Off the back of wishing they’d done it in landscape for easy-presentation-stealing, I sent them a wee note…

Hello there

Firstly – HUGE kudos for updating the XKCD map, genius work. I referred to the original with an oft alarming frequency…

Anyway, second thing… it’s be amazing if there was a version in landscape. Yes, I know, presentation format.  I know you’ve all put huge amounts of work in already, and it shows. Depending on what program you’ve built it in, I can offer my labour to help transpose.

Of course, do feel free to tell me which far flung island of the social media map to f**k off to…

I didn’t really expect anything, but I thought I’d ask anyway.

Imagine my delight to get a note back from Ethan at Flowtown this morning saying…

How’s this…?


Ethan, that’s brilliant.

Everybody, call up Ethan at Flowtown and say thanks, send him beer, pay his rent for a week…

…he’s just made one of the best slides you’ll have in your presentation for the next six months 🙂


Photoshop & Tate Modern's Giant Baby installation

I was at Tate Modern this weekend, and was really impressed by their new Giant Baby installation in the turbine hall…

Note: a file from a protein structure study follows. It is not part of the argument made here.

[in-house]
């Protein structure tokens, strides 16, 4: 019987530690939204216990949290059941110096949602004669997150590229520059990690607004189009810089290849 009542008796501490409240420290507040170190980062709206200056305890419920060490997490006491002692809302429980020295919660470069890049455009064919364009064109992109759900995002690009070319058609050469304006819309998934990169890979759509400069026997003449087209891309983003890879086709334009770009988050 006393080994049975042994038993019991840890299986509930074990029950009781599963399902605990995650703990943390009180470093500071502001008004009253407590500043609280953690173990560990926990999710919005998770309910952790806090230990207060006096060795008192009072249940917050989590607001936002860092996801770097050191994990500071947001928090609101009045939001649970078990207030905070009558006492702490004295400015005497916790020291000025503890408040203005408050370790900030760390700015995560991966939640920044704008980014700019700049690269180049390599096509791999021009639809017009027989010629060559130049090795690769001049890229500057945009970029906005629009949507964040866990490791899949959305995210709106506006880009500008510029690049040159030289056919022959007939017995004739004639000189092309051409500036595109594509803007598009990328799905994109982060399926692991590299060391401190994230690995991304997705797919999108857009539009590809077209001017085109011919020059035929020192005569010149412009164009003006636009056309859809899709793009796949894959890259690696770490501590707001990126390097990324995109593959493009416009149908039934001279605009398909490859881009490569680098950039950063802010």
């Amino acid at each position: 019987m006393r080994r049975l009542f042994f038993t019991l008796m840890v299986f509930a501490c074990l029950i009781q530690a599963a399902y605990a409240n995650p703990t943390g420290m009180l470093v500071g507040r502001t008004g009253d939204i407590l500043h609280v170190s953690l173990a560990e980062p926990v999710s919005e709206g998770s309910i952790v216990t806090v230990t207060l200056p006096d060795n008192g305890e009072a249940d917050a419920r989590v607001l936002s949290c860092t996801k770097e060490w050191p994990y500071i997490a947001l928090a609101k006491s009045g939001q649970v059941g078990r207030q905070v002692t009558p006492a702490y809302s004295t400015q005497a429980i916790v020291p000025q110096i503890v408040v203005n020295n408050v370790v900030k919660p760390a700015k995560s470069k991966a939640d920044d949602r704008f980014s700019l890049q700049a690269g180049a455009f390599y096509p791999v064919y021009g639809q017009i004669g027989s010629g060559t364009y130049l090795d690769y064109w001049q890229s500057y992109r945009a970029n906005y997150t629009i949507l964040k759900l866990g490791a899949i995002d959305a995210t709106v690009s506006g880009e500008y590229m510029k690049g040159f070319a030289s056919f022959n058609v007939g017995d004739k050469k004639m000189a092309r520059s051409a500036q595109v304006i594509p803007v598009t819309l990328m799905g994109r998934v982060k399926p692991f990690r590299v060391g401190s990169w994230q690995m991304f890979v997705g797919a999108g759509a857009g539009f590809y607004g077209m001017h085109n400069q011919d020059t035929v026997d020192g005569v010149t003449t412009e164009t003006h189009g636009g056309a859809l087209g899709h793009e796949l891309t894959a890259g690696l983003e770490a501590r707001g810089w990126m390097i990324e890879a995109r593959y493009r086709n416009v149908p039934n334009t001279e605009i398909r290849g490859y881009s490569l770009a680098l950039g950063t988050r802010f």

Ha, yeah, fair cop… I was just mucking about with a bit of perspective, and using the TiltShiftGen app on the iPhone.

The app replicates some of the functionality of proper tilt-shift photography, which is most often used to replicate miniature photography…

…for instance this shot below from the Wikipedia page is a great example of a real life scene that’s been made to look like a model village scene.



All very fun, but do I have a point beyond just posting fun family pics?  Well, maybe.

A while back I wrote a post about how phone apps were beginning to replace hardware things

Well, Max (PHD’s resident photography whizz) and I were talking yesterday about the implications of apps for the more professional, heavy duty software like Photoshop.



This is a screengrab of Photoshop Elements, which I’m trialling at the moment; since switching to a Mac, I don’t have a copy of Photoshop anymore, as I was using an ancient version (PS7) on my old Windows laptop.  I do have CS3 at work though.

It costs £80, it’s very much the stripped back version of Photoshop, designed for the home amateur.  To be fair, I’m not found that much I’m missing from the full version, but there’s the odd thing here and there that bugs me when it’s missing.